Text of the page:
Chicago Fire veteran Jeff Larentowicz's listed position never changed last year, but the central midfielder's role changed with the wind in 2013.
At various times throughout the season, he played in central midfield behind Joel Lindpere, in a more attacking role alongside Logan Pause, in a give-and-take partnership with Arévalo Ríos, and behind Alex, who would take on a more advanced role.
But at the start of 2014, Larentowicz has a defined role in Frank Yallop's 4-1-4-1 formation, playing behind Alex, connecting the midfield with the back four.
“It's definitely different,” Larentowicz told MLSsoccer.com. “Last year we played more of a 4-4-2. This year, I'm going to be sitting a little bit behind and working with the back four, and I'm going to have guys in front of me that are going to be stepping out to pressure, so Alex will be more in front of me with another forward/midfielder, so it's going to be slightly different.”
The reduced defensive role for the second central midfielder adds an onus on the wide midfielders to recover the ball before pushing forward.
That shift, midfielder Patrick Nyarko said, will make the Fire a more offensive team.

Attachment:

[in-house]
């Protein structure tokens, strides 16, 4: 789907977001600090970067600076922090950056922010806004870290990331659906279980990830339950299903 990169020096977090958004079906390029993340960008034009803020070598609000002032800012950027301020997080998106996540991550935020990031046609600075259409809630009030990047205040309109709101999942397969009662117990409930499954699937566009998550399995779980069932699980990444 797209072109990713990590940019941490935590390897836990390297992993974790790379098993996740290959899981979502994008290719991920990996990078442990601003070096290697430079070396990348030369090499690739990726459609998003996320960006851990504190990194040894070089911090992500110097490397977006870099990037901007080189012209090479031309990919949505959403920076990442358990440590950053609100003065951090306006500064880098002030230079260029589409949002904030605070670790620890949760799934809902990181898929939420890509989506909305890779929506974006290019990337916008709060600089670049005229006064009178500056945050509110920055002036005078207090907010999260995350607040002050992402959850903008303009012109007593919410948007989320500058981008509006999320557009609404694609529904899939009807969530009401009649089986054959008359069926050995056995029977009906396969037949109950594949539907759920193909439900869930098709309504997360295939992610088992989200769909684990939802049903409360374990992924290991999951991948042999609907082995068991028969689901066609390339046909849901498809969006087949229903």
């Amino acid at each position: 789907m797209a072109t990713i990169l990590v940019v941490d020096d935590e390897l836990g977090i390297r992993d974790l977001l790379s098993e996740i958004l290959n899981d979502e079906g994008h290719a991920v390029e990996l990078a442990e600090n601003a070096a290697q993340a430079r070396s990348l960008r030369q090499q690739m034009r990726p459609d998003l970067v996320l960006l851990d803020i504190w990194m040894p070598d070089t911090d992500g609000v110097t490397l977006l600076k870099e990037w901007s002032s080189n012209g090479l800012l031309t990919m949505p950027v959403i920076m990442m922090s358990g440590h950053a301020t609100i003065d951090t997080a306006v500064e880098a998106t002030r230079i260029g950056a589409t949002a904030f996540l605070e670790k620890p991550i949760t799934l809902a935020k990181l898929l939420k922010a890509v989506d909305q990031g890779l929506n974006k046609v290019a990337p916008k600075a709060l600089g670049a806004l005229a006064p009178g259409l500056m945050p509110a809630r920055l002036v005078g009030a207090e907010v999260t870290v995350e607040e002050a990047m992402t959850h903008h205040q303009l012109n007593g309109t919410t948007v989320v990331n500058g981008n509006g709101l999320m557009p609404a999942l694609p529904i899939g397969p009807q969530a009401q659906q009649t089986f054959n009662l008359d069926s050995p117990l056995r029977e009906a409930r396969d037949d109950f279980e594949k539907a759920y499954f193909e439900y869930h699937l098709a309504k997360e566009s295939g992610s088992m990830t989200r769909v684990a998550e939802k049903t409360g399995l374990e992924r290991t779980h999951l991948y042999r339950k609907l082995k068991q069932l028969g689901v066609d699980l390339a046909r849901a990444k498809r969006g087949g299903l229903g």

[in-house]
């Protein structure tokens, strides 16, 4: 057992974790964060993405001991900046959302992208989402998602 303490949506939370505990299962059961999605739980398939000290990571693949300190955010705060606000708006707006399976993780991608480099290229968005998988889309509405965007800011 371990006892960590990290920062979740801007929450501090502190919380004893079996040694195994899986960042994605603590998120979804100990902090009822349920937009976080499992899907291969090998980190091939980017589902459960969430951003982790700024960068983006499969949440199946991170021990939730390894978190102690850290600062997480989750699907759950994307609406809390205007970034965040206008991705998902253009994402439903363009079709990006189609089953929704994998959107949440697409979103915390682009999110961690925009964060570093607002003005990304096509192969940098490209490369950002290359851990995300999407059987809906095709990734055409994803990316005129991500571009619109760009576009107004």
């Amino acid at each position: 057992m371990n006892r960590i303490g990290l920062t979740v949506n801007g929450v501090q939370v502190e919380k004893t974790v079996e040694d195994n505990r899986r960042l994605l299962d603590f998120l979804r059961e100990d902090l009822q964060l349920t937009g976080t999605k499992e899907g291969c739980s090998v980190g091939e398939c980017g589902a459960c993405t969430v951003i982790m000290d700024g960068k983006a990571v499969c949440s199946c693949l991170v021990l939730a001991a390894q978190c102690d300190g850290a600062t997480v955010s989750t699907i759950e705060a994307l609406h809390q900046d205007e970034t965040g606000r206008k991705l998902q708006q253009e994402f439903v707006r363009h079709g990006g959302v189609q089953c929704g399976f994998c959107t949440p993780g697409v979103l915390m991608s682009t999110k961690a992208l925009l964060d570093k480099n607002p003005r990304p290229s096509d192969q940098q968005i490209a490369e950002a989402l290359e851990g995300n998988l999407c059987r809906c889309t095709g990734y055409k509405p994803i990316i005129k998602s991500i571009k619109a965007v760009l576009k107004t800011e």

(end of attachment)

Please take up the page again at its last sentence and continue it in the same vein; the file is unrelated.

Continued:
“It's a little bit different at least for us wide guys, because we're used to playing all the way out wide,” Nyarko told MLSsoccer.com, "and we have to vary it a little bit, playing a little bit more inside, and then defensively, helping the defensive midfielder to recover the ball when we're on defense.
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“Frank wants it to be a high-intensity kind of game where we're squeezing teams, and trying to dispossess the ball as quickly as we can and then just attack. It's just that mentality, to focus on pinning other teams to one side of the field, and then trying to win possession as quickly as we can and attacking. From speaking to Frank, he wants us to be a little more offensive this year,” Nyarko explained.
For Larentowicz, simply knowing his role and having set responsibilities is a breath of fresh air after his position shuffled from game to game last season.
“Everyone wants to go on the field and know their role, I think that's how good teams become great teams, is that everyone tries to fill their role, and doesn't try to do too much outside of that, because that's when you kind of get in trouble. A large part of the beginning of the preseason has been learning a new formation, learning what their roles entail, and then becoming more and more comfortable with that and building on it.”